COMMACK, N.Y. -- The rivalry between Greg Rusedski and Patrick Rafter will continue in the semifinals of the Hamlet Cup.
Rusedski, who lost to Rafter in the finals of the U.S. Open last year, beat Daniel Vacek of the Czech Republic 6-2, 6-3 Friday, then Rafter needed just 54 minutes to beat Nicolas Escude of France 6-3, 6-2.
The other matchup in Saturday's semifinals of the tuneup for the U.S. Open will have Felix Mantilla of Spain meeting Marat Safin, the 18-year-old tour rookie from Russia.
Mantilla, ranked 19th on the ATP Tour, outlasted Gustavo Kuerten of Brazil, last year's French Open champion, 6-4, 2-6, 6-4 Friday, while Safin, who upset Andre Agassi and Kuerten in consecutive five-set matches in this year's French Open, his first-ever Grand Slam competition, ousted Germany's David Prinosil 6-1, 7-6 (7-2).
Rafter, the 25-year-old Australian who is 24-3 with three titles since mid-June, holds a 4-1 career advantage over Rusedski, 24, who is playing his first tournament following a seven-week layoff with an injured left ankle.
"Tomorrow's match will probably bring a little bit of pressure," said Rafter, the second seed in the tournament who is ranked third in the world. "It's an important match and one I don't want to lose. Mind you, I don't need the win to know where I'm at as far as the U.S. Open is concerned. I've done my work.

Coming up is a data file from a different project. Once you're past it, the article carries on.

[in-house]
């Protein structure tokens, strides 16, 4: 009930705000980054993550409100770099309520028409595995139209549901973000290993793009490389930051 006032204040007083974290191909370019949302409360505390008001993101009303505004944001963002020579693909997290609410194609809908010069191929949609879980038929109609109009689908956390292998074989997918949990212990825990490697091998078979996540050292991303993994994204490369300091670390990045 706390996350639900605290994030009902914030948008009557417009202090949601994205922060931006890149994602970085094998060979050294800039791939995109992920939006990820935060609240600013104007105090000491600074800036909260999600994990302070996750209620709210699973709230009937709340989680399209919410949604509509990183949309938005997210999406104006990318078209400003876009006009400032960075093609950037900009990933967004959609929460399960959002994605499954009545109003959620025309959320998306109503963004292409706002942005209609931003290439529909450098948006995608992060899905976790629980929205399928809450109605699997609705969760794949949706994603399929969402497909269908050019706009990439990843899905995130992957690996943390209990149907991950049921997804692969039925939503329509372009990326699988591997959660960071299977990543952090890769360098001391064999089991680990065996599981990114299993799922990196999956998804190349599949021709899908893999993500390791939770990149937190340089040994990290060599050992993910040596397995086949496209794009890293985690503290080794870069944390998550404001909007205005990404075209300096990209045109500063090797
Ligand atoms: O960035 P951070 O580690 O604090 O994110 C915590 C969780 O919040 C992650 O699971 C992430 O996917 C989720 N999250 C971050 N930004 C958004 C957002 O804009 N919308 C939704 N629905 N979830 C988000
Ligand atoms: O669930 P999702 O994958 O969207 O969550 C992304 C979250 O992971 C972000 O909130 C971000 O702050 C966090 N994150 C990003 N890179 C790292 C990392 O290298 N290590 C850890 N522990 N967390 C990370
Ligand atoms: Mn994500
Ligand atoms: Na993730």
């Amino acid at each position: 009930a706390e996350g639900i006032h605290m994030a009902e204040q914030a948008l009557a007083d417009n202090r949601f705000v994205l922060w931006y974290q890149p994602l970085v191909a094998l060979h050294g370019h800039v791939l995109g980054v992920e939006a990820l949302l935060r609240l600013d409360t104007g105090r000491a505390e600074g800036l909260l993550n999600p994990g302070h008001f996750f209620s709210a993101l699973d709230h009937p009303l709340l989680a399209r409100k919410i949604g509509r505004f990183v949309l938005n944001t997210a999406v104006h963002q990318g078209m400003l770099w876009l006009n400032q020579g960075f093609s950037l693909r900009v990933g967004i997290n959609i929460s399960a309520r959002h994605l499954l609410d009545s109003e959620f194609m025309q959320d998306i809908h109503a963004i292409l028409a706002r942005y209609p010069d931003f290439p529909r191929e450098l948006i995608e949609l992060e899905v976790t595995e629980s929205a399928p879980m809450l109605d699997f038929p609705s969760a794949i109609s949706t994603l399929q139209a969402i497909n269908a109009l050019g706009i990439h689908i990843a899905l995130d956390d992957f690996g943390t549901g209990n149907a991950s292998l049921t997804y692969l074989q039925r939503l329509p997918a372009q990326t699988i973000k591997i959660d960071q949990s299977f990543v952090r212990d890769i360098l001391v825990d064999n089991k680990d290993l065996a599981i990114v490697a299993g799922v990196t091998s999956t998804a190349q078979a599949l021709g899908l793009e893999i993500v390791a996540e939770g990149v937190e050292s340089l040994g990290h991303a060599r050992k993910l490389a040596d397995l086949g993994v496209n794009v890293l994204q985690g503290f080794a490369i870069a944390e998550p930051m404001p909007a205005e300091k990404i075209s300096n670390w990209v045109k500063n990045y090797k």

"I'm very impressed with the Greg has bounced back and reached a semifinal so fast."
Rafter dominated Escude, winning 12 of 26 first return points, compared to three of 28 for the Frenchman.
"I served very well and that takes a lot of pressure off your game," said Rafter, who had three service breaks.
Rusedski, who was born in Canada but is now a resident of Great Britain, didn't have smooth sailing in his victory.
"The conditions were very difficult because of the swirling winds," said Rusedski, the No. 4 seed and sixth-ranked player in the world.
"I don't think about the ankle at all. I have it strapped up. Also, I have no complaints about my game at all. I'm moving better. My volleys are good and I'm able to move them. Hopefully everything will continue."
Mantilla reached his first Grand Slam semifinal at this year's French Open.
"There has been a complete turnaround in my game the last two months," he said.
"I have regained my consistency and I'm extremely confident. I'm going into the U.S. Open in good frame of mind. Why wouldn't I? I reached the top 10 for the first time ever this year and this tournament marks the first time I'm in a semifinal in the U.S."
Kuerten, who felt he didn't deserve to win his second-round match, thought he had a chance of beating Mantilla.
"My serve was no good today but I still thought I was going to beat him," he said. "Now I'll use the two days rest to get ready for next week."
Safin called the 136 mph serve for a match-ending ace was his fastest ever.
"Still I have a weakness, my volley," said the Russian, who had lost eight of nine matches prior to this week.
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